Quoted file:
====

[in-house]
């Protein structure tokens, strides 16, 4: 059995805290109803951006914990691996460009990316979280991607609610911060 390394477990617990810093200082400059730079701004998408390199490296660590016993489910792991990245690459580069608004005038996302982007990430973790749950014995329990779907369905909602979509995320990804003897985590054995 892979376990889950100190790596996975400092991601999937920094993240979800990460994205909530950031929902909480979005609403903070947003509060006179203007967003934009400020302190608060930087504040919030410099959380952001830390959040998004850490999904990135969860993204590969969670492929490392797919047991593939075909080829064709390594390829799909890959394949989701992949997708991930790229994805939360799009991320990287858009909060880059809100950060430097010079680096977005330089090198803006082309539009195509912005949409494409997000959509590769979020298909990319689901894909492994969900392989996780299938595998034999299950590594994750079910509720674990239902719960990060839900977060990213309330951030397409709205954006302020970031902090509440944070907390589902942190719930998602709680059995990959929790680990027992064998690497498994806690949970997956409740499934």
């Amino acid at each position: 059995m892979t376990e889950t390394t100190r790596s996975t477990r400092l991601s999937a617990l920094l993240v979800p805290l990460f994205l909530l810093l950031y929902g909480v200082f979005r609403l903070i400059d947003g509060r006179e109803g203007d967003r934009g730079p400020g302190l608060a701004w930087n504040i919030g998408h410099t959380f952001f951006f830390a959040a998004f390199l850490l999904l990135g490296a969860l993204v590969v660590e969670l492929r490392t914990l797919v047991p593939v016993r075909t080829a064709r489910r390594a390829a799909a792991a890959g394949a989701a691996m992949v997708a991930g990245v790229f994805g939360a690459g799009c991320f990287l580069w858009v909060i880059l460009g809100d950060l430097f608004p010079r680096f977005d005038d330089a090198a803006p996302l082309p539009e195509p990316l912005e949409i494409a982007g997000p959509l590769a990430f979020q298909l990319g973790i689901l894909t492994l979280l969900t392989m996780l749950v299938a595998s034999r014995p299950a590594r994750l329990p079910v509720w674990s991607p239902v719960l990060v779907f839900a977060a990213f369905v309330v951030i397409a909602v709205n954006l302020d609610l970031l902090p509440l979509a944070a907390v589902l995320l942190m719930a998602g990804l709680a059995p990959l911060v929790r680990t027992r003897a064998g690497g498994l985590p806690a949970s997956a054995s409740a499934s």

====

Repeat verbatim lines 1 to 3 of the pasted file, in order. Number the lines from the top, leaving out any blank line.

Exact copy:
[in-house]
């Protein structure tokens, strides 16, 4: 059995805290109803951006914990691996460009990316979280991607609610911060 390394477990617990810093200082400059730079701004998408390199490296660590016993489910792991990245690459580069608004005038996302982007990430973790749950014995329990779907369905909602979509995320990804003897985590054995 892979376990889950100190790596996975400092991601999937920094993240979800990460994205909530950031929902909480979005609403903070947003509060006179203007967003934009400020302190608060930087504040919030410099959380952001830390959040998004850490999904990135969860993204590969969670492929490392797919047991593939075909080829064709390594390829799909890959394949989701992949997708991930790229994805939360799009991320990287858009909060880059809100950060430097010079680096977005330089090198803006082309539009195509912005949409494409997000959509590769979020298909990319689901894909492994969900392989996780299938595998034999299950590594994750079910509720674990239902719960990060839900977060990213309330951030397409709205954006302020970031902090509440944070907390589902942190719930998602709680059995990959929790680990027992064998690497498994806690949970997956409740499934």
């Amino acid at each position: 059995m892979t376990e889950t390394t100190r790596s996975t477990r400092l991601s999937a617990l920094l993240v979800p805290l990460f994205l909530l810093l950031y929902g909480v200082f979005r609403l903070i400059d947003g509060r006179e109803g203007d967003r934009g730079p400020g302190l608060a701004w930087n504040i919030g998408h410099t959380f952001f951006f830390a959040a998004f390199l850490l999904l990135g490296a969860l993204v590969v660590e969670l492929r490392t914990l797919v047991p593939v016993r075909t080829a064709r489910r390594a390829a799909a792991a890959g394949a989701a691996m992949v997708a991930g990245v790229f994805g939360a690459g799009c991320f990287l580069w858009v909060i880059l460009g809100d950060l430097f608004p010079r680096f977005d005038d330089a090198a803006p996302l082309p539009e195509p990316l912005e949409i494409a982007g997000p959509l590769a990430f979020q298909l990319g973790i689901l894909t492994l979280l969900t392989m996780l749950v299938a595998s034999r014995p299950a590594r994750l329990p079910v509720w674990s991607p239902v719960l990060v779907f839900a977060a990213f369905v309330v951030i397409a909602v709205n954006l302020d609610l970031l902090p509440l979509a944070a907390v589902l995320l942190m719930a998602g990804l709680a059995p990959l911060v929790r680990t027992r003897a064998g690497g498994l985590p806690a949970s997956a054995s409740a499934s």